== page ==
JIM LEHRER: More on Fallujah and the special demands of urban warfare now, from retired Marine Corps Col. Randy Gangle, executive director of the center for emerging threats and opportunities at the Marine Corps combat development command, and retired Army Col. Douglas Macgregor, who led a unit during the first Gulf War.
He's a military historian and the author of "Transformation under Fire: The Revolutionizing of How America Fights."
Col. Macgregor, first, has it turned out to be the big battle of Fallujah everybody was expecting?
COL. DOUGLAS MACGREGOR (Ret.): No, I'm afraid not. We didn't have tactical or operational surprise. We were caught in a situation that forced us to very slowly, deliberately build up.
We telegraphed what we were going to do. There were no surprises. The enemy knew when we were coming, where we were coming.
As a result, it looks as though the large numbers of enemy that we had hoped to trap and destroy inside Fallujah simply aren't there. What number is there is unclear.
And today Gen. Metz said perhaps 2000, but I suspect that number will be revised downward.
JIM LEHRER: Two thousand out of an expected many more thousand, right?
COL. DOUGLAS MACGREGOR (Ret.): Oh, absolutely. Some estimates were five thousand to ten thousand.
JIM LEHRER: Militants who were going to still be there armed and were going to resist.
COL. DOUGLAS MACGREGOR (Ret.): Absolutely.
JIM LEHRER: Yeah. Col. Gangle, what would you add to that, in terms of the overview, what this battle has turned out to be like?
COL. RANDY GANGLE (Ret.): I take a little bit different perspective on it. I think we did achieve tactical surprise.
If you watched the earlier movements, what they did was they moved forces into the southern part of the city, which was where we had attacked from the last go-around in Fallujah 1, if I could call it that. And then we --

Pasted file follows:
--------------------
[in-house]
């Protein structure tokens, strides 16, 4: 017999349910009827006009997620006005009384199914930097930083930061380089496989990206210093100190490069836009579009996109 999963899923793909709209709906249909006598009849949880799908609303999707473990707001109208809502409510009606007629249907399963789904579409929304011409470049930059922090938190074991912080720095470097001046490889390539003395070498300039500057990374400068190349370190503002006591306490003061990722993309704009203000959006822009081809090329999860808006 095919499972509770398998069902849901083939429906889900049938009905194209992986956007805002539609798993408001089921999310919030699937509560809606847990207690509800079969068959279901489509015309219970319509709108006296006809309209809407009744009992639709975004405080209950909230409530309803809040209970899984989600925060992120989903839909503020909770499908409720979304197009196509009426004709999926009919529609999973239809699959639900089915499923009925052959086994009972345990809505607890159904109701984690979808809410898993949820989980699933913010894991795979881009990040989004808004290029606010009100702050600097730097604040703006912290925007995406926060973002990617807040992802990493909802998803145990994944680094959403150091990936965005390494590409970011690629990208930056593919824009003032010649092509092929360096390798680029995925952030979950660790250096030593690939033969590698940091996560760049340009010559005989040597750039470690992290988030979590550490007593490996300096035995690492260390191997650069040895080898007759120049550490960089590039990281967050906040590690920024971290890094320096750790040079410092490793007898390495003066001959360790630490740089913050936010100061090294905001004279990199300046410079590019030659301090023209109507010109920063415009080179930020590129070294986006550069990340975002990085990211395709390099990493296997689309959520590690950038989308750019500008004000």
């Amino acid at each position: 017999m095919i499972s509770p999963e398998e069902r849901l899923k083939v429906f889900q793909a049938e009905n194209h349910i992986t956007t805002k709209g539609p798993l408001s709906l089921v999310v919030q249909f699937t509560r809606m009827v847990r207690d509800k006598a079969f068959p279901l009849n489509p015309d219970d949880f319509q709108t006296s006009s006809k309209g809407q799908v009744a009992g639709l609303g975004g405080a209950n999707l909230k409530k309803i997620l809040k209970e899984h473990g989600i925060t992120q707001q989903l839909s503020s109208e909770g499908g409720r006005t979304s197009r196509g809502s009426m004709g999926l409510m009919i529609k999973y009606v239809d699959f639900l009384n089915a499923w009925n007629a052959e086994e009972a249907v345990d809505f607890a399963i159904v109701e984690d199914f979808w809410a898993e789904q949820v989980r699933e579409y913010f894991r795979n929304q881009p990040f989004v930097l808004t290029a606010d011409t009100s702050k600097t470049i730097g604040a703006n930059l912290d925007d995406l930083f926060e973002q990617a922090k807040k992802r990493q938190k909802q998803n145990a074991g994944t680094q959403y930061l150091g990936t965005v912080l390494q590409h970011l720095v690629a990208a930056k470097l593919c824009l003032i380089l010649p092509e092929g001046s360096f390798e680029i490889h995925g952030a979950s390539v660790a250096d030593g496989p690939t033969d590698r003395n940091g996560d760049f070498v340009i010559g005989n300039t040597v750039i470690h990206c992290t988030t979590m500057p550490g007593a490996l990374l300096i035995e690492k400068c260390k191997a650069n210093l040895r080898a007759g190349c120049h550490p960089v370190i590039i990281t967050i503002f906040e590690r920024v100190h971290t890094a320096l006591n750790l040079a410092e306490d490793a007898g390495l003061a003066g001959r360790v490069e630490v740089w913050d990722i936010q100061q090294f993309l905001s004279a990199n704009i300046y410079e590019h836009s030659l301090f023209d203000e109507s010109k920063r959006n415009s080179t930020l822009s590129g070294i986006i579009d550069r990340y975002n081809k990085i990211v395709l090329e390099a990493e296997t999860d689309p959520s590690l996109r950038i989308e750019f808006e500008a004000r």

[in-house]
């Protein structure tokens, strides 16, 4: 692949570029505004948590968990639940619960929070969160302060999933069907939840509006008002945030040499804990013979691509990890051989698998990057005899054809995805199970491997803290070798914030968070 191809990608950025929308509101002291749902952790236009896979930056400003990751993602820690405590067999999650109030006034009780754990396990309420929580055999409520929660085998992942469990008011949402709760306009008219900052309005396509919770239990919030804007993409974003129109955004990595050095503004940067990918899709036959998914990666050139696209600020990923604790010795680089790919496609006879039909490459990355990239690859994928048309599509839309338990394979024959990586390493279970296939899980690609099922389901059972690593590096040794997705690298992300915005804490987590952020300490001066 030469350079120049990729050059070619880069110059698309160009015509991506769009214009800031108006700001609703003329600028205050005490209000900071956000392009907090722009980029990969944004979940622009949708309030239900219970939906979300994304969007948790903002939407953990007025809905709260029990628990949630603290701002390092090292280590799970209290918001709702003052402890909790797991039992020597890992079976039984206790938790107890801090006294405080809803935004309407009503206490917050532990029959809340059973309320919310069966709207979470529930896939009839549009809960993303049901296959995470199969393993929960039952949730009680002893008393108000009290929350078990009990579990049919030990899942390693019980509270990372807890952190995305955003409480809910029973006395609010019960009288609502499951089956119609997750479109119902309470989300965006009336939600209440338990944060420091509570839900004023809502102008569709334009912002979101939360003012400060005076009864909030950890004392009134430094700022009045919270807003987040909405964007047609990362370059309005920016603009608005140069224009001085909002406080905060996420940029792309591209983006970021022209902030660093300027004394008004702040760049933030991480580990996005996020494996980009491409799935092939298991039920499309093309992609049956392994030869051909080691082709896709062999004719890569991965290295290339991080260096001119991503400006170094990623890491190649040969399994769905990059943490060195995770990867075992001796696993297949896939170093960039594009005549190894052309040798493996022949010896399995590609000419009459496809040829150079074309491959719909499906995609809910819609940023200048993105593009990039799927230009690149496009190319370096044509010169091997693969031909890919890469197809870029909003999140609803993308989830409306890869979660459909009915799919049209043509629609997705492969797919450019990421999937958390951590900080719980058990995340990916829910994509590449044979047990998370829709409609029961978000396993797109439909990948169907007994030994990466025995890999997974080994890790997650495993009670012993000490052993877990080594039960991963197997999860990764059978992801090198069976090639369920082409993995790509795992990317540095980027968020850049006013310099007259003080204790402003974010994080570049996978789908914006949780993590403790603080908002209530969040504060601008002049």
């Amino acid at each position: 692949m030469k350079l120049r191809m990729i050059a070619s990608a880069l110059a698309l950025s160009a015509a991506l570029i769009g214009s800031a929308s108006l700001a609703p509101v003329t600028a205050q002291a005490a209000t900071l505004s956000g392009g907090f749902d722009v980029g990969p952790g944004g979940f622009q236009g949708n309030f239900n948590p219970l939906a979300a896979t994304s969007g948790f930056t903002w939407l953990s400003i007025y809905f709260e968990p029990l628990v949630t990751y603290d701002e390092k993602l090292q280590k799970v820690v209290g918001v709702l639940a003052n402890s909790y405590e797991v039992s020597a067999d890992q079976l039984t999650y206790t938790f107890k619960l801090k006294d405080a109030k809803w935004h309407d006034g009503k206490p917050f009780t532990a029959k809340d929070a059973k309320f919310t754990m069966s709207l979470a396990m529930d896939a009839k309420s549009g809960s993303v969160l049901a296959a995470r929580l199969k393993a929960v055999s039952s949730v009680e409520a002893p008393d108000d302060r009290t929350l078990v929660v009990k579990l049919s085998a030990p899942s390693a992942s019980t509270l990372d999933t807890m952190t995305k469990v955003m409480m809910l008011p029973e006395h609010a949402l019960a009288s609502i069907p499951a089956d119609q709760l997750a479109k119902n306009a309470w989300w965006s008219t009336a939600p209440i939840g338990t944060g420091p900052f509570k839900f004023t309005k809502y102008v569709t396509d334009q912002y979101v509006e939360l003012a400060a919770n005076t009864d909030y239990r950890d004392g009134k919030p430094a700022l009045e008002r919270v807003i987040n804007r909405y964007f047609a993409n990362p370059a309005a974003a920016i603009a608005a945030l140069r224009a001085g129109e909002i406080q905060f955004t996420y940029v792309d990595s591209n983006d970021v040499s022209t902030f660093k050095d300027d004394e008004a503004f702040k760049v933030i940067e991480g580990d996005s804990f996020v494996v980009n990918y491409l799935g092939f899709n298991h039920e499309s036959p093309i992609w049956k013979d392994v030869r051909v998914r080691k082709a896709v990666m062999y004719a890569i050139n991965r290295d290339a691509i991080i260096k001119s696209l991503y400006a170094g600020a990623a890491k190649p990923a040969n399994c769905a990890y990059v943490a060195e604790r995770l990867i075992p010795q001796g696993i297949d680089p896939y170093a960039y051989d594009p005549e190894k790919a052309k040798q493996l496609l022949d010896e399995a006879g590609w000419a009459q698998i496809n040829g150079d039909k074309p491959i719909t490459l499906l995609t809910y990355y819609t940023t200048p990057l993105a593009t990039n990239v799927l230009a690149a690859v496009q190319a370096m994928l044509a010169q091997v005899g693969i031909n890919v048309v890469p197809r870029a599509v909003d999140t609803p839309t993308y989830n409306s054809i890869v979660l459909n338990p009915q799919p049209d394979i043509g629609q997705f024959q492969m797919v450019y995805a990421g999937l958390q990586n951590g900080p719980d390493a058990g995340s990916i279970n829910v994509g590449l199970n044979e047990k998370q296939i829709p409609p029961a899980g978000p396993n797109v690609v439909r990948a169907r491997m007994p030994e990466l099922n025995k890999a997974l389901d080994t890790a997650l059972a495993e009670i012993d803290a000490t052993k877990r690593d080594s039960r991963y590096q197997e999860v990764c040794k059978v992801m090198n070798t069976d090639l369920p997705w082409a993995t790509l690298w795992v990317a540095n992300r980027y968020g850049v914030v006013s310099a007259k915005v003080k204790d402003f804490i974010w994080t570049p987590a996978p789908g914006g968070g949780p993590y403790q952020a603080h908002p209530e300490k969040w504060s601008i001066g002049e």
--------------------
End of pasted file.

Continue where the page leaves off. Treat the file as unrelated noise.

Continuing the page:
JIM LEHRER: That's the one, just for reference purposes, where the Marines went in and then didn't go all the way in. They were ordered to fall back; that's Fallujah 1.
COL. RANDY GANGLE (Ret.): That's correct. Fallujah 1.
JIM LEHRER: All right.
COL. RANDY GANGLE (Ret.): And that time we came in from the southeast corner. If you looked at a map of Fallujah, you'd see kind of an open area in the southern and southeastern corner of the city.
But we made moves in that direction. They already - you know - had seen us do it that way once.
We came back this time, positioned forces to the South, and then all of a sudden we moved forces in from the northeast and the northwest corridors or areas from the North, and came into the city from that direction.
I think from having oriented our attack that way from the South the last time, they were kind of thinking we'd come that way again.
We gave them some hints that we were going to come that way. Then we hit them from behind and I think we caught them a little bit off balance.
JIM LEHRER: Just from a tactical standpoint you think it's successful. Col. Macgregor, were you surprised to see those women and children running there from that Marine unit, or the side of the Marine unit, to think that there would still be folks like that still in that place after all of this?
COL. DOUGLAS MACGREGOR (Ret.): No, not really. We knew there would be some civilians left. The vast majority had left.
And we took as many precautions as we could. We did everything possible to try and persuade people to leave.
But, there will always be people who stay. And, fortunately, at least to this point in time, we don't think there have been very many civilian casualties.
JIM LEHRER: Now the 2,000 or so of the fighters who are still there, what defines them?
Are they essentially suicide fighters, they're going to go down... they're going to be killed? Is that what this is all about for them?
COL. RANDY GANGLE (Ret.): I suspect that that's the case for many of them. You know, what I have been able to discern is that we have a core of leadership in there who are probably Fallujians by birth and where they've grown up.
And then there's been these foreign fighters that have moved into the country. Many of them have had no training or no experience at all. They're coming in there as a Jihad thing to them. They're going to die for Allah and to defend the cause of Islam.
And, frankly, I think they're just cannon fodder. And I don't see any organization or any synergy. I think it's what I would call Chechen-type practices, the type the Chechens used against the Russians in Grozny, small groups out there just with orders to go out and kill Americans where they find them.
JIM LEHRER: But the whole point of this, Col. Macgregor, was to get the leadership, al-Zarqawi and all those folks, and clearly we're not going to, right?
COL. DOUGLAS MACGREGOR (Ret.): Well, no. But, we have to keep something in mind: Again, this was a unique set of circumstances.
We had to be methodical because we had plenty of time. We couldn't act very suddenly or swiftly.
The larger tactic of, first of all, isolating the area, striking in, killing or capturing the people that are the problem on the inside, then backing out and filling the vacuum with local military or police elements, that's a good tactic.